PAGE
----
Relationally, the trail brought some challenges. She was away from her husband, Parker, for five months. Even though Parker and Rachel saw each other four times during the trail, and he was able to hike with her for a week in Virginia, that's still a long separation. And, while Rachel was experiencing an adventure and preoccupied with trail challenges, he was going through normal day-to-day life.
“Our communication skills improved and grew throughout the time. I had cell service every day until Maine, and we talked or texted every day,” Rachel says.
Even with that regular communication between the couple, there were some adjustments to make when she returned. “It took awhile to mesh after I got back. We’ve both grown while we’ve been apart--it wasn’t easy, but we worked through it.”
Looking back on the months from Georgia to Maine, Rachel has some advice to someone whose getting ready to hit the trail. “Everything that you’re stressing about, most of that will work out once you get out there. Take it day-by-day. Your plans change so often, and, as hikers say, ‘The trail provides its own magical thing,’ so have fun.”
Her advice specifically for women who are thru-hiking the AT, “Don’t listen to people who tell you that you can’t do this because you’re a woman. People are afraid of what they don’t know. If you’ve put in the time and work to educate yourself, you know things can happen, but people seem to want to put fear in you. Use your best judgement. If someone feels a little creepy, hike away from them. I never felt unsafe, and, if something would have happened, I felt like I could have gone to anyone, and they would have watched out for me.”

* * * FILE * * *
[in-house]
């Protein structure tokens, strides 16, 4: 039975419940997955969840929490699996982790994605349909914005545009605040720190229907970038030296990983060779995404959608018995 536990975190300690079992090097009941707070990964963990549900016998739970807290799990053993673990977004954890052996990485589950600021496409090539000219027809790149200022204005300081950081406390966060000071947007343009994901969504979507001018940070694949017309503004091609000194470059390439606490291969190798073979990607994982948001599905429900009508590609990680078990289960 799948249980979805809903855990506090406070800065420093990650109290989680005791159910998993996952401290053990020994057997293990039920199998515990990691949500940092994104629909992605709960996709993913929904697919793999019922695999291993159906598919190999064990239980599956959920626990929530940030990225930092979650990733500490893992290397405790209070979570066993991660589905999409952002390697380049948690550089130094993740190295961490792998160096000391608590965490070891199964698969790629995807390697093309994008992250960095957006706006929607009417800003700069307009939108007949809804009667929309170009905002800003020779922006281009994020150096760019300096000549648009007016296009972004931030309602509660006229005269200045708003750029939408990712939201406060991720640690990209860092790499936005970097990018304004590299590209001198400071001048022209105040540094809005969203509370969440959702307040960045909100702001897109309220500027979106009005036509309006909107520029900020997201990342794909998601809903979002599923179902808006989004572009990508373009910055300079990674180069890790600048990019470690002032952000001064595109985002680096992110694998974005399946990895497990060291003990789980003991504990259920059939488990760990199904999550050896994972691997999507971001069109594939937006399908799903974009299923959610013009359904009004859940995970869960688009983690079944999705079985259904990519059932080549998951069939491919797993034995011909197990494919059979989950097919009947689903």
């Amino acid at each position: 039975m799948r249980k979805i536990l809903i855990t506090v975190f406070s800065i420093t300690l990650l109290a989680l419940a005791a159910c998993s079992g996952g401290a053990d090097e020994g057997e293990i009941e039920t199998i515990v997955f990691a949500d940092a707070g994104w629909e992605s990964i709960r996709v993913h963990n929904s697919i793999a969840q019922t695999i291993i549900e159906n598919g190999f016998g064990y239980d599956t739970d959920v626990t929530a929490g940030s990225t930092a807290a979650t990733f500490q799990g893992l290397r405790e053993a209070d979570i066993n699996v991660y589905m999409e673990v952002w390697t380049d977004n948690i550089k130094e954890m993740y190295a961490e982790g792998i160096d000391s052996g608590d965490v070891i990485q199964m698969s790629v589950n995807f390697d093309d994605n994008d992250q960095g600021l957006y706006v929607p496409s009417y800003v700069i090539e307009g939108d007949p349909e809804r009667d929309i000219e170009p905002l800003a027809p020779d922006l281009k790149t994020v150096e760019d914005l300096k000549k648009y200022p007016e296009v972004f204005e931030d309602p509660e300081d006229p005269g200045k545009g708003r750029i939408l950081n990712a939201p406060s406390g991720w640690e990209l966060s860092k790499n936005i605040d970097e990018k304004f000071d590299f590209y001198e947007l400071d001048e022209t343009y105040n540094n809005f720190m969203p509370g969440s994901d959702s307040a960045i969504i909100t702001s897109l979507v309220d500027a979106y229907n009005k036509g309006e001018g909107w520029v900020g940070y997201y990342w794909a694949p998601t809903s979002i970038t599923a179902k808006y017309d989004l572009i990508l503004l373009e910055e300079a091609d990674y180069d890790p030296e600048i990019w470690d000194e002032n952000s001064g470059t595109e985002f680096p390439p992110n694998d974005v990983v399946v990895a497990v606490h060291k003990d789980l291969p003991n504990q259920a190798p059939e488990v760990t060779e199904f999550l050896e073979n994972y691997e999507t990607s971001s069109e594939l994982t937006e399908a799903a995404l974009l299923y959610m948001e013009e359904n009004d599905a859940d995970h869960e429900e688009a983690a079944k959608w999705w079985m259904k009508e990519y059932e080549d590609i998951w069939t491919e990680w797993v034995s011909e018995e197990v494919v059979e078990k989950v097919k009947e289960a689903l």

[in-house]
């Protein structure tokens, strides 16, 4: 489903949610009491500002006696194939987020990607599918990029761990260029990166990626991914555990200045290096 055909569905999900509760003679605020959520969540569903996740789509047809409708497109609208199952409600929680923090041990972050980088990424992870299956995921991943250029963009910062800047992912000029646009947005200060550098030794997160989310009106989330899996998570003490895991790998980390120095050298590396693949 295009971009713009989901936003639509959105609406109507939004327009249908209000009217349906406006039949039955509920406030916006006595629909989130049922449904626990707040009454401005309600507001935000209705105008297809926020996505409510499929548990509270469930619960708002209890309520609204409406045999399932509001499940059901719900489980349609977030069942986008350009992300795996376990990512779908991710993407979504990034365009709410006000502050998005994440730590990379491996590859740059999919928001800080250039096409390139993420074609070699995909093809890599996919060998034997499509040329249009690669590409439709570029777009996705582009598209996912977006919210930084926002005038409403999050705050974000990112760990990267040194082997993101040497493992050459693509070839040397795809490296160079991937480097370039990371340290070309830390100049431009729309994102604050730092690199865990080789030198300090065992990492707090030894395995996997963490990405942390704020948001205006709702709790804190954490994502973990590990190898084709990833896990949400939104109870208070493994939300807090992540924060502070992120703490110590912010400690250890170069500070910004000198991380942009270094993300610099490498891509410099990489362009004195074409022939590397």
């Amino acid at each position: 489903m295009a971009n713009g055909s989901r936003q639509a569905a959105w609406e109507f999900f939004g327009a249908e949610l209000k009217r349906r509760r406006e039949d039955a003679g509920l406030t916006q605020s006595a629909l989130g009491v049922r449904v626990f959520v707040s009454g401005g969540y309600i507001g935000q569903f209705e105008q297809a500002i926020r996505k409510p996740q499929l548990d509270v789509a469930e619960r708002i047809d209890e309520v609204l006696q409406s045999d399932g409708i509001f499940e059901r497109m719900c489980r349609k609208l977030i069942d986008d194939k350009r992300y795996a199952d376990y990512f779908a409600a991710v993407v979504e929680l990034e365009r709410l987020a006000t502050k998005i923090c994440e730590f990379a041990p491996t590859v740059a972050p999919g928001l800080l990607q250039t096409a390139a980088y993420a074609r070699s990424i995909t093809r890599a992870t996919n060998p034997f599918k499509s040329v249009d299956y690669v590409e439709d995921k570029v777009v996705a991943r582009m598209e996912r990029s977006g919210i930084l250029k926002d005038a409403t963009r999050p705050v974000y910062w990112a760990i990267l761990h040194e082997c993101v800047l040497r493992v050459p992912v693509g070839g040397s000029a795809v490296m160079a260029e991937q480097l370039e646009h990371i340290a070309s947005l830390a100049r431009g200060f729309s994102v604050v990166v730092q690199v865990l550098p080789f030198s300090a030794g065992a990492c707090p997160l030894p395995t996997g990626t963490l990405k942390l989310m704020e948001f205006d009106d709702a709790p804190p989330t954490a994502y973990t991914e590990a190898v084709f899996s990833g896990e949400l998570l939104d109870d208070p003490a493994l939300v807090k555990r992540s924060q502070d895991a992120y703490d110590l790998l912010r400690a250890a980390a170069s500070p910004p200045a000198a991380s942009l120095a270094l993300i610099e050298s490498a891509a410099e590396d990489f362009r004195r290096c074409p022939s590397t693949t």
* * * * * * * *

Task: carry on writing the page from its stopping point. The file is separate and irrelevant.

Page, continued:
Since returning from the trail about 6 months ago, Rachel is applying the lessons from the trail to day-to-day life at home. “One of my biggest things I’ve put into practice since I got back is that every day you have to have a purpose. On the trail, you always have a goal--’I have to make it to this mile marker, this shelter, or this town.’ In life, we get really relaxed and go through the motions. The trail taught me to take every day intentionally and pushes me forward.”
Something that Rachel, as well as many other hikers, experienced was post-trail depression. “You’ve been in a completely different world, and, when you return, everyone expects you to just pick right back up where you left off, but you don’t fit in the way you did before you left. People ask how it was, but they don’t truly want to hear about it. It’s even harder because you’ve been surrounded by people who understand exactly what you’re going through, and now you’re not with those people anymore.”
Fortunately, it was something that Rachel learned on the trail that helped her move through this depression. “An important lesson that still helps me is to always remember that everything ends. If it’s a rainy day, it will pass. If you’re having a hard time, that will end. With this in mind, I knew that the post-trail depression was extremely normal and knew that it would end.”
Since coming back, it has been one transition after another for Rachel and Parker. They moved from Georgia to Pennsylvania where Parker took on a position as a campus coordinator for a new church start. An even bigger transition for the couple will take place in May when they welcome a baby girl! Rachel is going from one life-changing adventure to another--from thru-hiking to motherhood.
Hiking isn’t totally out of Rachel’s system. She plans to post new material on her YouTube channel, Hiking With Arrow (www.youtube.com/c/HikingWithArrow) and is looking at developing information particularly about hiking with a dog. She’s also been researching shorter, long trails of about 50 to 300 miles in hopes of trying some of those.
Regardless, she’ll continue to benefit from all she gained from the AT. “It’s like a new lens. The superficial things don’t matter. We don’t need all the things people think we need. I’m embracing living more simply.”
The end of the trail complete with the sign for Mt. Katahdin and an official Certificate of Congratulations.